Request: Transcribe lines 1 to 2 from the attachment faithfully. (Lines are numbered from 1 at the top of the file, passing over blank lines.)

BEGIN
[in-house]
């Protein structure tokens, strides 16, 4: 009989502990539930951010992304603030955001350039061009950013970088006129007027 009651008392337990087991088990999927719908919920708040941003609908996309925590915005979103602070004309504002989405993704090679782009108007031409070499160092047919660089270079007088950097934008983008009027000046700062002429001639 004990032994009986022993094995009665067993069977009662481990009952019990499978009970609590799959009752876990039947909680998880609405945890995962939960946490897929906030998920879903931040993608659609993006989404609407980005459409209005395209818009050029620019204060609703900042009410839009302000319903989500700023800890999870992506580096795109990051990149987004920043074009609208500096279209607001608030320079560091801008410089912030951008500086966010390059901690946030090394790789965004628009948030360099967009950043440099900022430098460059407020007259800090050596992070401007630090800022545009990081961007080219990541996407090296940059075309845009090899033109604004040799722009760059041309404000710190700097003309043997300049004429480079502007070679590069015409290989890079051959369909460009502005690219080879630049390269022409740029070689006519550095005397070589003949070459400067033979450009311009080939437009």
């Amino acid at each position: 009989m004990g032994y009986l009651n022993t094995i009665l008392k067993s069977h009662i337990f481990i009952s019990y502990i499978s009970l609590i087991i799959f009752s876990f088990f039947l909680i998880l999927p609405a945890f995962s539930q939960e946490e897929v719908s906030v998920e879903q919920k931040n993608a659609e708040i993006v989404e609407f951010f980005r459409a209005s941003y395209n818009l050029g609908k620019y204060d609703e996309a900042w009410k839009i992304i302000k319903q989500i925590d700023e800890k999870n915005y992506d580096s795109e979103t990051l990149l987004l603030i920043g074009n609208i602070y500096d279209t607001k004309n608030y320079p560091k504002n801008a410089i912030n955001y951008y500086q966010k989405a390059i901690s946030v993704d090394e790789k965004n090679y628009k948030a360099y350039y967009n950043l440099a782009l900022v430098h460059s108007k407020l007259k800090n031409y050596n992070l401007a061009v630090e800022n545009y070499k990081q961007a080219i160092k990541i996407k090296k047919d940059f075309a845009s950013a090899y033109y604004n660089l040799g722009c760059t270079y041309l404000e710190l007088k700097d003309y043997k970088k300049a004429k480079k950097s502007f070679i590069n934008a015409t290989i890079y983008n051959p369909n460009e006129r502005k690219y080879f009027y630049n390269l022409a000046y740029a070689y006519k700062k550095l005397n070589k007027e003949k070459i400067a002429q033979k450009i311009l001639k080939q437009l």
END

[in-house]
């Protein structure tokens, strides 16, 4: 009989502990539930951010992304603030955001350039061009950013970088006129007027 009651008392337990087991088990999927719908919920708040941003609908996309925590915005979103602070004309504002989405993704090679782009108007031409070499160092047919660089270079007088950097934008983008009027000046700062002429001639 004990032994009986022993094995009665067993069977009662481990009952019990499978009970609590799959009752876990039947909680998880609405945890995962939960946490897929906030998920879903931040993608659609993006989404609407980005459409209005395209818009050029620019204060609703900042009410839009302000319903989500700023800890999870992506580096795109990051990149987004920043074009609208500096279209607001608030320079560091801008410089912030951008500086966010390059901690946030090394790789965004628009948030360099967009950043440099900022430098460059407020007259800090050596992070401007630090800022545009990081961007080219990541996407090296940059075309845009090899033109604004040799722009760059041309404000710190700097003309043997300049004429480079502007070679590069015409290989890079051959369909460009502005690219080879630049390269022409740029070689006519550095005397070589003949070459400067033979450009311009080939437009």